“Boo” your neighbors – This has been an annual tradition in our neighborhood for years anyway, and it’s fun. You put together a small gift bag of candy, crafts, or other treats and secretly deliver them to a neighbor. The bag also includes directions on how to carry the tradition forward and boo another neighbor. You leave the gift bag on the doorstep, ring the bell, and run away. Our boys LOVE booing friends every year.
I hope you are able to find a way to celebrate Halloween that works for you and your family. This 2020 year is all about being resilient, which has often required us to be creative and modify traditions. As much as we adults can sometimes be disappointed by these changes, I bet the kids remember this year as special for the very reason that it is different.
I am not the family artist. That title definitely goes to my little sister who has the real talent, but I do enjoy abstract painting on occasion. Well, really, I like having the finished product hung in our home so we display something more personal than a store-bought art piece.
Ages ago I bought a huge canvas at Michael’s to paint and hang in the hallway. I stumbled across it when clearing out the basement during one of our COVID home projects, and I figured if I can’t find time to paint when stuck at home for months, then I’m never going to do it. So, one weekend afternoon, I dragged the canvas and art supplies outside and got to work.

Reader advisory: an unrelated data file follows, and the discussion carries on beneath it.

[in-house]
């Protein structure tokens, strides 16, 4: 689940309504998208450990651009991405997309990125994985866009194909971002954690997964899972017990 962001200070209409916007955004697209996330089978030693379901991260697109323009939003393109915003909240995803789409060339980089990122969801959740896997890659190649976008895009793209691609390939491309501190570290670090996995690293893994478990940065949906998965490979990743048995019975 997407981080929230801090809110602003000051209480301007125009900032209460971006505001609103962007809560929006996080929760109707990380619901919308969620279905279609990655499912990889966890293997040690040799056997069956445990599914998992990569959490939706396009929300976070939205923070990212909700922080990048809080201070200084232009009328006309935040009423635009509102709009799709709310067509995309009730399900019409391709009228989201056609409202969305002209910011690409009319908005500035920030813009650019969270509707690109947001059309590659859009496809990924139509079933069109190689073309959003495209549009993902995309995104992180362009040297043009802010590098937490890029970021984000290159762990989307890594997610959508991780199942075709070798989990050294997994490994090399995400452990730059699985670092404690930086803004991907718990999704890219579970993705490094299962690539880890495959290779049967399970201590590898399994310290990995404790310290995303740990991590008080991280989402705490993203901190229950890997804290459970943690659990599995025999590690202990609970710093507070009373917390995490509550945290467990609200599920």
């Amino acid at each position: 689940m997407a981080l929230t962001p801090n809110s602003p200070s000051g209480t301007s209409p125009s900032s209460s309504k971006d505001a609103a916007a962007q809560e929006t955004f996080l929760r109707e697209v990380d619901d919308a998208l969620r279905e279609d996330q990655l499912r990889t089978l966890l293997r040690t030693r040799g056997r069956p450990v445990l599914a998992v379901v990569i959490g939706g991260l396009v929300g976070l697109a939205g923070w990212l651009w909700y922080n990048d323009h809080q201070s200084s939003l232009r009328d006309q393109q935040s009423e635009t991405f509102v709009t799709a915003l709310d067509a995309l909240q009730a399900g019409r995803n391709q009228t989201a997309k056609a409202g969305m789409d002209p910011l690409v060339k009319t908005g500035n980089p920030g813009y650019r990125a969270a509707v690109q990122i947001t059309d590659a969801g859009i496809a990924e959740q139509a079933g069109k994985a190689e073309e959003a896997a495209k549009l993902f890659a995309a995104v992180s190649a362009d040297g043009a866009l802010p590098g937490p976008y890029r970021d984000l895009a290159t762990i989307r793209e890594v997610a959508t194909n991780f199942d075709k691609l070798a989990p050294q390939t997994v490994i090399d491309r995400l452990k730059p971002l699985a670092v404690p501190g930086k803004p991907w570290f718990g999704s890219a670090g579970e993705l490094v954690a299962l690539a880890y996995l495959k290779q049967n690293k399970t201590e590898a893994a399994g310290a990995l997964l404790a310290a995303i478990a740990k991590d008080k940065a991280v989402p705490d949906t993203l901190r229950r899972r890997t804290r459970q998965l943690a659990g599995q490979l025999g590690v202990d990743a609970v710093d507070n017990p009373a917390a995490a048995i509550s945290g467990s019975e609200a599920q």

I didn’t really have a plan on what I wanted besides the paint colors. We had leftover house paint from rooms we’ve redecorated and sample cans for rooms we plan to redo. So, after priming, I added the grays and greens. The splatters were integrated by flicking the paintbrush at the canvas. I started to see the image as different generations of our families, so I added the subtle A in silver around the middle for ancestors and the gold lines to separate the main colors. The five overlapping circles represent our family (including the pup!), which I made by dipping the top of a red solo cup in ivory paint used for our interior trim.
Mr. 7 year old pointed out that my initials in the corner look like SS but also S5, so I said the S5 is for our five family members. As Bob Ross would say, it was a “happy accident.”
Now the canvas is hanging in our hallway. It’s my Friday Fav today, but it makes me smile to see it there every day.
Several months ago, something my husband bought online came with a free Echo. That’s how Alexa was adopted into our family. Since her arrival, she has become a daily part of our lives.